Do you get the feeling that I'm going to spend more time on the second of these than the first? Since the only people who read this blog probably already know my writing style -- at any rate, first, why should everyone interested in literary SF read this book? Because, as Adam Roberts points out, it's a giant metaphor for SF. The novel is set in a future-world overgrown jungle planet, actually the Earth after the Sun has expanded. Its hapless humans have shrunken in size and in mental capability, though the last may be more a matter of lost culture and knowledge than anything else. As is proper for an SF jungle from this era, everything, including eerily aggressive plants, is a predator on everything else. (Wiki informs me that Aldiss' military service in jungles in Burma may have helped to inspire the novel, and also that he put together an anthology of Venus-jungle stories called Farewell, Fantastic Venus!.) But this is only background; the heart of what makes this a literary novel is "the morel". The morel is a parasitic fungus that acts like an auxiliary brain of sorts; when it attaches itself to a human, it can not only render them more intelligent and inform them of the contents of its own memories, it can dig through and interpret their ancestral memories as well. Again per Roberts (although any misrepresentations of his idea are mine), it acts as a cognate for the concern with "ideas" of SF itself.

The protagonist, Gren, isn't just informed and made more intelligent by the morel -- as well as being controlled by it in ultimately destructive ways -- he's also brought by it into modernity. He is changed from a person reacting within a tradition of inherited social structure to someone with a familiar, contemporary mindset that the world is shapable, controllable through thought and effort. Therefore, it's saying something about colonialism, too, which Aldiss had first-hand knowledge of from India and Indonesia. Gren's mate manages to detach the morel after it attempts to parasitize their child as well. But even after it's gone, Gren has been changed by it -- when someone from an advanced civilization wants him to do something, his choices aren't limited to refusal or agreement, he now knows how to argue.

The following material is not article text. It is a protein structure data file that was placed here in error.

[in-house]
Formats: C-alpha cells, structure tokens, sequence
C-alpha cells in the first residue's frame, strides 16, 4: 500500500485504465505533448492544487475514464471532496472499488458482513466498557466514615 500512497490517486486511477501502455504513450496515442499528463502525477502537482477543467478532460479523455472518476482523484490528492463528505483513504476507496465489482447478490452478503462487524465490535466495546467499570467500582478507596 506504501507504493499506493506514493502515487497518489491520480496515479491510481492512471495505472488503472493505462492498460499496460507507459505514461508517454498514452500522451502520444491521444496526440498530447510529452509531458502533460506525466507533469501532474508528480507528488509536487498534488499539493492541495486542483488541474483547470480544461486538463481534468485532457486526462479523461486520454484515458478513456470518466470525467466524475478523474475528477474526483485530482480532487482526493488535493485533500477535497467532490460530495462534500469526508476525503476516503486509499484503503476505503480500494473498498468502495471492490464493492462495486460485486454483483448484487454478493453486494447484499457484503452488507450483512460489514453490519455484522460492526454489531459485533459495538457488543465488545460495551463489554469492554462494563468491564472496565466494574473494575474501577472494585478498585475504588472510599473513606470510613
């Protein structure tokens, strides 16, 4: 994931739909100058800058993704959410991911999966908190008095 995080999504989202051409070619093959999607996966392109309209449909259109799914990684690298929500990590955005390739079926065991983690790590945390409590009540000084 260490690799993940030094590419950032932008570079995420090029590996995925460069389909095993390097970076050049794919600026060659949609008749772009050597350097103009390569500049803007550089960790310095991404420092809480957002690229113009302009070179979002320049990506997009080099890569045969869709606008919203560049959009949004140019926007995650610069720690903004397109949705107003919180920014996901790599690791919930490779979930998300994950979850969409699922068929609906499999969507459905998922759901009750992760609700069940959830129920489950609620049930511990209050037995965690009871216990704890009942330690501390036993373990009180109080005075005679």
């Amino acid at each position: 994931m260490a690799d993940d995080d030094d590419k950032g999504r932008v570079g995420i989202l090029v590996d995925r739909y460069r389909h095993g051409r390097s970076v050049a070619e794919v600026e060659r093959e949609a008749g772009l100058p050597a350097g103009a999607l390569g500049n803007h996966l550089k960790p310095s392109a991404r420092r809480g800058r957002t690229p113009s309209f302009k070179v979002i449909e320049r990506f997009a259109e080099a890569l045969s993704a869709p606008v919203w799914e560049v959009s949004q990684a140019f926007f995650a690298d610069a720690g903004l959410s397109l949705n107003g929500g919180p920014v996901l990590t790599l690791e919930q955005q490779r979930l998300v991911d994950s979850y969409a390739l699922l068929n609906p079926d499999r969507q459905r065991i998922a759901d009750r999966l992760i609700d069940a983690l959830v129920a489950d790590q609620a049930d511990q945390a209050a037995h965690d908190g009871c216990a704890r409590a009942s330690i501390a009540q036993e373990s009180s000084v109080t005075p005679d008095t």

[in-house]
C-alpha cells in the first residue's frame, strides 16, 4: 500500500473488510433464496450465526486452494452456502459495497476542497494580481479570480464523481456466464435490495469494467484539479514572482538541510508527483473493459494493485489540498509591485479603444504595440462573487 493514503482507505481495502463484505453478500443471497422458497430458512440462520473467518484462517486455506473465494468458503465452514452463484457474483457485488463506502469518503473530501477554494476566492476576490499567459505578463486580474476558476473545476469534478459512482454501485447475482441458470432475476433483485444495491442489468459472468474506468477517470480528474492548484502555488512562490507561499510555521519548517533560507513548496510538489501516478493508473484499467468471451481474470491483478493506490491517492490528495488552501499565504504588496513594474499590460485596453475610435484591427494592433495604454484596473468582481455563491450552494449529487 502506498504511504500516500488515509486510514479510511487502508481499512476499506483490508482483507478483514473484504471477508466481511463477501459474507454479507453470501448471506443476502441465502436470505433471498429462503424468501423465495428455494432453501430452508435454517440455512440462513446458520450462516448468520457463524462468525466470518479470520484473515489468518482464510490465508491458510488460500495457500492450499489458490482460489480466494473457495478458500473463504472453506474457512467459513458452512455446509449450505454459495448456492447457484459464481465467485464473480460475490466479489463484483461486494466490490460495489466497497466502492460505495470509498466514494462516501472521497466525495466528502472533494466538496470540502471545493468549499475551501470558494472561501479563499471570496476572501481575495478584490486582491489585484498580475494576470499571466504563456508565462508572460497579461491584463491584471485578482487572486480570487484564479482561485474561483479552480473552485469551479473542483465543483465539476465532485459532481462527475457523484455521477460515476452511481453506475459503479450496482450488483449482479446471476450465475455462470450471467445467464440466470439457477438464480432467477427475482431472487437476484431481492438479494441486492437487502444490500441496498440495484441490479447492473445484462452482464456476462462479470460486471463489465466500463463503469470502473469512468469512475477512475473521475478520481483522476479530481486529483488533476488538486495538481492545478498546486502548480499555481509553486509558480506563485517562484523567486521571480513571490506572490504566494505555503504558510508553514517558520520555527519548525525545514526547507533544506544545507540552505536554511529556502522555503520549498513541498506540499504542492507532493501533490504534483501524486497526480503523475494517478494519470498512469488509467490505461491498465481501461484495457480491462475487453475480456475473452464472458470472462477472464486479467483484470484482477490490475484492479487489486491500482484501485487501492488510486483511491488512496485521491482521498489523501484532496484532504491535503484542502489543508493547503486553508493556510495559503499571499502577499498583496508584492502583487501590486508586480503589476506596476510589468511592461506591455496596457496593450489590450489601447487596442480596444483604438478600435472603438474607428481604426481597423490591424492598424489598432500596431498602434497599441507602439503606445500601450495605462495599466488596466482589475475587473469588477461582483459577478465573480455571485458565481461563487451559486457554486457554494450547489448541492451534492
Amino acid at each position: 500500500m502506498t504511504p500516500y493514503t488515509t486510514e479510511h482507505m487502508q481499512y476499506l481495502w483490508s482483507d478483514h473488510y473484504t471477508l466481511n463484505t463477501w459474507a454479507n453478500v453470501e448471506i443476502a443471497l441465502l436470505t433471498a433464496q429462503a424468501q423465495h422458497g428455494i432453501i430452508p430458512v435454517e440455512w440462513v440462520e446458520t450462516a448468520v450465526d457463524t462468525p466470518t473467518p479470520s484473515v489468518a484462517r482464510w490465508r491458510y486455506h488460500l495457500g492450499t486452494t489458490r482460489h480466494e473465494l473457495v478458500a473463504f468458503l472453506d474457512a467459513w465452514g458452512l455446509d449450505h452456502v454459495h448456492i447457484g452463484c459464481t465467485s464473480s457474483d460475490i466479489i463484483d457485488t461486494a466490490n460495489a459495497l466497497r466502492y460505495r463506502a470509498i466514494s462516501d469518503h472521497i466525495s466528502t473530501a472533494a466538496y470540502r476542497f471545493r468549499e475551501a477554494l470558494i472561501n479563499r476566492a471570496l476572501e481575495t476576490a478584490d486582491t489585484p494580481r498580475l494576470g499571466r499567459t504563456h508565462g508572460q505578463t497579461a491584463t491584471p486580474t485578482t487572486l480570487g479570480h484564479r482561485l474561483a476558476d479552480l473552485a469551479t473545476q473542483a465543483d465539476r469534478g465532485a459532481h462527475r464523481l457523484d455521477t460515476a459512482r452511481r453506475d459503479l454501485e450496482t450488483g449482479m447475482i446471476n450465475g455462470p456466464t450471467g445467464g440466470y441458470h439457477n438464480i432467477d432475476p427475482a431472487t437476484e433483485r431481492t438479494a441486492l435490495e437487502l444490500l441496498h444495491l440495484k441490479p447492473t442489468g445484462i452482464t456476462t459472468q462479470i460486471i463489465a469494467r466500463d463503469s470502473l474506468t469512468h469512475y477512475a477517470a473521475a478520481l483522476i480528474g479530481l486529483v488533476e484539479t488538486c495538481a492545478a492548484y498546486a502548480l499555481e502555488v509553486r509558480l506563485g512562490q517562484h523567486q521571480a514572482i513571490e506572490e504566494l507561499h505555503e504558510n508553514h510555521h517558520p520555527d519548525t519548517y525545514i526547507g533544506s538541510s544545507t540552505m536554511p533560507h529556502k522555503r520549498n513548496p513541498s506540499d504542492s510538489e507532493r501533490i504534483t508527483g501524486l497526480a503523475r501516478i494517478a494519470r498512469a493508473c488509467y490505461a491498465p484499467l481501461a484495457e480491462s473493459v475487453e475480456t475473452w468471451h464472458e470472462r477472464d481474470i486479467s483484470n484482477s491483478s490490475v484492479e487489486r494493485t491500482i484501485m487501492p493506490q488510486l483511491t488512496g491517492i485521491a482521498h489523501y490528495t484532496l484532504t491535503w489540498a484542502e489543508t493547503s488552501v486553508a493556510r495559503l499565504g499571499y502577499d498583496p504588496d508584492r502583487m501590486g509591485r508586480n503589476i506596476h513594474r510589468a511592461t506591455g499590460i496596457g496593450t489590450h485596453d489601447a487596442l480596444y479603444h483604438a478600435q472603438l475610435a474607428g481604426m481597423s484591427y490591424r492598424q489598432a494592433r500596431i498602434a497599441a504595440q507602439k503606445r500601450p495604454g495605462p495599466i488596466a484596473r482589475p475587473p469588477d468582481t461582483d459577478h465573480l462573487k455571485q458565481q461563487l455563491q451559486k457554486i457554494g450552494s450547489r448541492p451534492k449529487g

The morel manages to later take over one of the "travellers": huge, mobile plants shaped like giant spiders that spin webs that extend from the Earth to the Moon. It informs Gren that the universe has cycles of growth and decay, evolution and devolution, and that life is about to pack up and leave the Earth. The morel offers to give Gren a ride on the traveller; other, former members of Gren's tribe are going to go along inside it, to find a new habitable planet around another star. But Gren refuses. He points out that the morel has said that the catastrophe won't occur for several human generations, so why should he care? He is "tired of carrying and being carried." He tells the morel to "fill a whole empty world with people and fungus" if it wants to. His son's grandson will live in the jungle, as he has. So he goes back to the (eventually) doomed Earth.

SF that rejects the primacy of thought, ideas, adventure, even survival -- that makes this a literary experiment. As such, it's a highly interesting one. And that "tired of carrying and being carried" is highly evocative. It works on a physical level, since Gren carries both the morel and later the sodal, a sort of person-sized intelligent aquatic creature that is proud of its knowledge, and Gren also uses the morel to be himself physically carried by various other creatures. It's also metaphorical, in the sense that people in modernity not only carry around the omnipresent mediation of their worldview, but are carried by it; the kind of people who read SF novels are probably thoroughly familiar with the concept of living off one's intelligence even if they don't personally do it. But it's also about SF, and how it likes to describe itself as "the literature of ideas," so that books are carried along by the quality of their ideas, and carry a sort of simulated science forward to their readers. Aldiss is registering some of the discomfort with traditional SF tropes that would animate the New Wave, which is usually said to begin three years after this, in 1964.